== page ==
Politically Homeless - Embrace Humanity
Real people, real letters, real problems, no solutions.
Politics these days have become so divided and divisive that it’s become the norm to view the other side of the aisle as “the enemy”. People are being told to “pick a side” and that there’s no room for middle ground. We here at Phetasy believe that there are a lot more people in the middle than politicians and the media would have us believe.
We’re collecting stories from the ever growing number of people who are finding themselves Politically Homeless and posting them here on Substack. If you have moved from conservative to liberal, or liberal to conservative, if you feel you’ve stayed in the same place and your party has swerved drastically away from you, if you had a moment that awakened you to the insanity and hypocrisy on both sides, if you keep your mouth shut anytime a political topic comes up because you’re afraid your opinion will cause you to lose friends or your job, you’re not as alone as you might think.
Our goal is to shine a light on people’s earnest, individual experiences and show them they’re not alone.
Some letters have been edited for clarity and brevity. If you’re politically homeless and would like to share your story, please email us at email@example.com. All submissions will remain anonymous.
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A euphemism for homeless is “in-between houses,” and I would love to say I’m in-between houses politically right now. The truth is though, I’m not looking for a house anymore.
I grew up in a hyper-conservative Reagan and Bush-loving household in California. Clinton was the worst not simply for his policies, but largely for his licentiousness. Free market capitalism was the only possible economic model that made any sense (despite everyone in my family being poor). Alcohol was a gateway drug to… something… I didn’t know what to do since we never talked about anything like that - too taboo.
As an adult, I worked in bookstores that attracted more liberal crowds, restaurants that attracted more libertine bunches, and finally colleges that of course attracted an even more liberal group. I have to be honest and say I’m embarrassed of the things I thought about so many people I worked with. I had not really interacted with, let alone befriended, someone that wasn’t a Republican until I was firmly in my twenties and I had no idea what to do besides act as evangelic for the Right. I read Glenn Beck, Sean Hannity, and Bill O’Reilly, I watched Fox exclusively, I defended wars abroad as noble, I defended blatantly bad corporate activity as inevitable free market consequences, and I defended prisons and the war on drugs as cleaning up the streets. The truth is, I didn’t see people left-of-center as people at all, but as something that needed to be corrected. And I tried to correct them earnestly.
It took years of deprogramming my mind as an independent adult to see anyone that voted Democrat as anyone but immoral, evil, or at best severely misguided. But ever so slowly, I began to see them not as a problem thing, but as a person.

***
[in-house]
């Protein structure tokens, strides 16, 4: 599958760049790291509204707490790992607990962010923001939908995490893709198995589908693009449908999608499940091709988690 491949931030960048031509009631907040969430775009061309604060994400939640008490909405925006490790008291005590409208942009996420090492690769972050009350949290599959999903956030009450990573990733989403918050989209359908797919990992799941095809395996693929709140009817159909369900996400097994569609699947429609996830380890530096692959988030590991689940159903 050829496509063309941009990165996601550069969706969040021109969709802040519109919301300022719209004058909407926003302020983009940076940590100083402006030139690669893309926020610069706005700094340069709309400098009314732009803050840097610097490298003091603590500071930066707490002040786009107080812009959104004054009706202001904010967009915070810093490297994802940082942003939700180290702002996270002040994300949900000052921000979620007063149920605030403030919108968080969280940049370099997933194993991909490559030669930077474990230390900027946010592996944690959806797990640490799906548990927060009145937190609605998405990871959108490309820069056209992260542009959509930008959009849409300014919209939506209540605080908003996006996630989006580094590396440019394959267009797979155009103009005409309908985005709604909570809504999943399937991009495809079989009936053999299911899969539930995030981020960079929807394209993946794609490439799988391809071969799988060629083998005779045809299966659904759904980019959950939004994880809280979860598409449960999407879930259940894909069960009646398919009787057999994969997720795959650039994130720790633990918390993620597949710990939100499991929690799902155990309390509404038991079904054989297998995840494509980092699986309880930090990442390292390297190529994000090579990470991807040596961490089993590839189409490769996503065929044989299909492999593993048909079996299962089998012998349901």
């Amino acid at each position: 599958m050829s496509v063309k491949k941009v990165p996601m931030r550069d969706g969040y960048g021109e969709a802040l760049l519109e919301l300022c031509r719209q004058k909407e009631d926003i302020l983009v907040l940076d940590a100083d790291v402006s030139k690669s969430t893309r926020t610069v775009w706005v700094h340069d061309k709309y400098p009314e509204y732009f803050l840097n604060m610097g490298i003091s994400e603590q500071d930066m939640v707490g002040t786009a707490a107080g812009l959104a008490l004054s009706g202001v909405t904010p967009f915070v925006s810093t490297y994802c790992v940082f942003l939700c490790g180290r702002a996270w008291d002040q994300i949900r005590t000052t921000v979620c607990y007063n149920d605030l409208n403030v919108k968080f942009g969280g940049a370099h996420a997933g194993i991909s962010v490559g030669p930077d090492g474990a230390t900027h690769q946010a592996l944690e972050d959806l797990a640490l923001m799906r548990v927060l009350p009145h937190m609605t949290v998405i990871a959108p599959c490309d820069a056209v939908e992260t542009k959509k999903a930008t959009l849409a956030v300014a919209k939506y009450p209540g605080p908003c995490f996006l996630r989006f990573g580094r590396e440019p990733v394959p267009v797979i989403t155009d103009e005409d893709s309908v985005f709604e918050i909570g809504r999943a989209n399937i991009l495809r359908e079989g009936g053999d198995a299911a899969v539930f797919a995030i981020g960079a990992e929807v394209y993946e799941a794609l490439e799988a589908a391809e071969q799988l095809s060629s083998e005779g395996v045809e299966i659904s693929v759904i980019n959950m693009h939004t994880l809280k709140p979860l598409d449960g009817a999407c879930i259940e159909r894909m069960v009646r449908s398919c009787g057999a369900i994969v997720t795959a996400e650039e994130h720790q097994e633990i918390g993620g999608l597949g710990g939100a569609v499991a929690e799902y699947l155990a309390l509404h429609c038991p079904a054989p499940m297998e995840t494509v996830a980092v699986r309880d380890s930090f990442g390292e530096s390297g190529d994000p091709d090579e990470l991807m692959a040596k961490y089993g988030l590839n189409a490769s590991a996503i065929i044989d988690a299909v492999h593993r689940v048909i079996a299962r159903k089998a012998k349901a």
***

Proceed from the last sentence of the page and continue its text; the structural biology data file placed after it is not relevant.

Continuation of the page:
My first real challenge was dating a girl who was raised virtually the opposite of me. We clicked in every single way on what seemed like everything. Getting closer felt so natural and easy - except for this knot in my stomach that kept getting bigger and bigger - we hadn’t really discussed politics yet. I had to confront what was actually important to me and what I could be flexible on if I wanted this relationship to work and this knot to go away. The big breakthrough was realizing what political thoughts I could possibly leave behind - something I hadn’t fathomed possible since I was *so well informed and obviously correct about anything political.* Despite being able to befriend and see beyond politics in a person, I was still quite stubborn in my beliefs. The relationship didn’t work out for various reasons, politics not being one of them, but it forced me to confront what I always held to be a core part of who I thought I was: my politics.
After that relationship ended, I felt like I had a new pair of glasses to look at the world through. Seeing everyone as just people living in a world without labeling them as “R” or “D” was unbelievably freeing. I didn’t think about how they voted in the last election and I didn’t wonder what their thoughts on abortion are.
I left the Republican party around when I turned thirty, and briefly flirted with the Libertarian Party. I realized after a few months, though, that I was in fact… Politically Homeless. No single political charter felt like it matched who I wanted to be as a voter or person in general.
Now, I gladly reject the Left-Right spectrum as a tool to identify a person. I don’t believe we all exist somewhere on this imaginary flat line like some plot point. Sure, I can take a thirty question online test that will tell my supposed political location, but that removes the humanity that I now identify with more. It took me a long time to find the humanity in people I disagreed with, and I refuse to let this imaginary line remove mine.
Some letters have been edited for clarity and brevity. If you'd like to share your story, email us at firstname.lastname@example.org. All submissions will remain anonymous.